What’s Not to Like About Newt’s Education Proposal?

It was a bit odd to see Charles Blow (of the New York Times) take out after Newt Gingrich for saying that “really poor children in really poor neighborhoods have no habits of working and have nobody around them who works.” I had just returned from an inner city school where teachers and administrators and parents were saying the same things as Gingrich.  In fact, I’ve been hearing these complaints from teachers – and business leaders – for years.  Teaching children the “habits of working” is a growing part of the school reform movement.

For the last couple of weeks Gingrich has been tossing read meat to the liberal wolves in ways that only the Grinch who stole Christmas can.  He has also suggested that poor kids do janitorial work in school – and earn money doing it.  According to politico.com, the former West Georgia State College history professor told a Kennedy School of Government audience that. It’s worth an extended quote, because Gingrich needs context to make up for the  lightning-bolt phrases he drops in throughout:

This is something that no liberal wants to deal with… Core policies of protecting unionization and bureaucratization against children in the poorest neighborhoods, crippling them by putting them in schools that fail has done more to create income inequality in the United States than any other single policy. It is tragic what we do in the poorest neighborhoods, entrapping children in, first of all, child laws, which are truly stupid. You say to somebody, you shouldn’t go to work before you’re what, 14, 16 years of age, fine. You’re totally poor. You’re in a school that is failing with a teacher that is failing. I’ve tried for years to have a very simple model…. Most of these schools ought to get rid of the unionized janitors, have one master janitor and pay local students to take care of the school. The kids would actually do work, they would have cash, they would have pride in the schools, they’d begin the process of rising….  You go out and talk to people, as I do, you go out and talk to people who are really successful in one generation. They all started their first job between nine and 14 years of age. They all were either selling newspapers, going door to door, they were doing something, they were washing cars….  They all learned how to make money at a very early age… What do we say to poor kids in poor neighborhoods? Don’t do it. Remember all that stuff about don’t get a hamburger flipping job? The worst possible advice you could give to poor children. Get any job that teaches you to show up on Monday. Get any job that teaches you to stay all day even if you are in a fight with your girlfriend. The whole process of making work worthwhile is central.

Not surprisingly, Gingrich’s ideas were attacked as Dickensian. Blow called them “cruel.” Randi Weingarten called them “absurd.”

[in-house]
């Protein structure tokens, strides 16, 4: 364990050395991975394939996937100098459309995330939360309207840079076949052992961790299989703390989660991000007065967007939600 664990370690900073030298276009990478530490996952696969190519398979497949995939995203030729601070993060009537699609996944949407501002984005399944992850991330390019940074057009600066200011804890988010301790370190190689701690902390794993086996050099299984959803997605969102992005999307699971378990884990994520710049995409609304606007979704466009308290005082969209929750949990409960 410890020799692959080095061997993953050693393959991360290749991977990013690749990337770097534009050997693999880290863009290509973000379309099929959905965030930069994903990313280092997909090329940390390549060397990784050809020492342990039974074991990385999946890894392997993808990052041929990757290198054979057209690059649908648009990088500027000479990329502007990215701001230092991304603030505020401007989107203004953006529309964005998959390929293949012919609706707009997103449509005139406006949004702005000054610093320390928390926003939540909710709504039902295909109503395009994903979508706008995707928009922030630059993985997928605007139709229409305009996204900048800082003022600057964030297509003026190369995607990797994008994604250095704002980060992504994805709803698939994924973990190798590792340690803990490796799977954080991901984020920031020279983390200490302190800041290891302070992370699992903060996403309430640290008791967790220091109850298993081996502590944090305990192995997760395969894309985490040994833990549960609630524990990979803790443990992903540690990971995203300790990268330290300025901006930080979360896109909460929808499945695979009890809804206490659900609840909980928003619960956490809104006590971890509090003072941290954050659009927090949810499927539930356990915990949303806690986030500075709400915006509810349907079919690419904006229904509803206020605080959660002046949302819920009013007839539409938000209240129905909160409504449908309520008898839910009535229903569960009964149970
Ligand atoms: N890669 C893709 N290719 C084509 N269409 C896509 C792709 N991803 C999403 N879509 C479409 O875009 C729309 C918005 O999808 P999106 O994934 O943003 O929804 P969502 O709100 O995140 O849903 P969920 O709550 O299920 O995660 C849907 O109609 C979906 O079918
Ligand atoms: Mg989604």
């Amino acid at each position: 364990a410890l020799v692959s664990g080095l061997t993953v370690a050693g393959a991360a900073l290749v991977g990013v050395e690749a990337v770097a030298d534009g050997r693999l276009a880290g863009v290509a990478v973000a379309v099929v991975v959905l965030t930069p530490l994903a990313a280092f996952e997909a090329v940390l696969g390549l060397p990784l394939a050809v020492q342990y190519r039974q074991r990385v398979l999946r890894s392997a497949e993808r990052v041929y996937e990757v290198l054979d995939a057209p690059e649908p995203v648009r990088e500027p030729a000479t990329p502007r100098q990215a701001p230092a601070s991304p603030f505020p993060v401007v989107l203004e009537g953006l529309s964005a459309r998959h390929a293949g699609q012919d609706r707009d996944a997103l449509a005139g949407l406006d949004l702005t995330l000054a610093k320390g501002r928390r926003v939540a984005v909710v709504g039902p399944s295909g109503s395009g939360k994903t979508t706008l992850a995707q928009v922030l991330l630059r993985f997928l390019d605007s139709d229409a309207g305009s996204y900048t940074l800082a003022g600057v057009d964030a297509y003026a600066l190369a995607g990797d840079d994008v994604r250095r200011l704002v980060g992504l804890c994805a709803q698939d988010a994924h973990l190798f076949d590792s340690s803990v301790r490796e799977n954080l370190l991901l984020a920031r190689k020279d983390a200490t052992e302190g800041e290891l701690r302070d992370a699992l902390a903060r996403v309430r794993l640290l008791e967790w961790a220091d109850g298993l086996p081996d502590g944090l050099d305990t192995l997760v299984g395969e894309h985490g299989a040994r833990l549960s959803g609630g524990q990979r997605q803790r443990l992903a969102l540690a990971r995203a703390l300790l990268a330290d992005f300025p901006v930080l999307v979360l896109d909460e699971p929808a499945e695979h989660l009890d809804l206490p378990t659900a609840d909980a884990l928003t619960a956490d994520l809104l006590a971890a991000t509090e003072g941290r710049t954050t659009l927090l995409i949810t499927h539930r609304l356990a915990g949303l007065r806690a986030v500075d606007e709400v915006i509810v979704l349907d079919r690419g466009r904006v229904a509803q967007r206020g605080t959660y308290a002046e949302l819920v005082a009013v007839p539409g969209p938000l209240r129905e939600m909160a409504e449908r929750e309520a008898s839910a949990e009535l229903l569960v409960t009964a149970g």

“Who in their right mind would lay off janitors and replace them with disadvantaged children — who should be in school, and not cleaning schools,” Ms. Weingarten said. “And who would start backtracking on laws designed to halt the exploitation of children?”

Newt’s never been known for soft-and-cuddly and he does make an easy target for bleeding heart liberals – a term that Gingrich’s new front-runner status may bring back to life – as he joins his Darwinian socio-economic observations with a delivery crisp enough to shatter good china.  The problem is, though, that he’s mostly right.

His “21st Century Learning System” is worth considering. A sampling, from Newt.org:

  • Empower parents to pick the right school for their child.  Parents had the right to choose the school that is best for their child, and should never be trapped in a failing school against their will.
  • Institute a Pell Grant-style system for Kindergarten through 12th Grade. Per-pupil school district funding should go into each child’s backpack, and follow them to the school their parents wish to attend. Parents who home school their children should receive a tax credit or be allowed to keep the Pell Grant.
  • Require transparency and accountability about achievement. Each state must set a rigorous standard that allows every student everywhere to master the skills they will need to be competitive, and develop a process for grading the effectiveness of every school.
  • Implement a “no limits” charter system.
  • All of the money allocated for student education goes directly to the school.
  • The school manages its own staff, whereby it is exempt from laws regarding tenure, and need not unionize.
  • The school defines its own curriculum, in line with the state standards and assessments.  Students in charters are not exempt from state assessments.  The schools are not exempt from reporting requirements, nor should they be.
  • State law allows the school to “franchise” its model without limitation.  That means they need not apply for a new school every time they can build a new one.  If they have the demand, they must be able to serve it.
  • The state has NO CAPS on the number of charter schools that can be approved, and the process for approving charter schools is smooth and efficient.

Oh, yes, he doesn’t suggest killing the federal Department of Education – just “shrink” it and “return power to states and communities. The Department’s only role will be to collect research and data, and help find new and innovative approaches to then be adopted voluntarily at the local level.”

Is it time for education reformers to pay Gingrich some more attention?

–Peter Meyer

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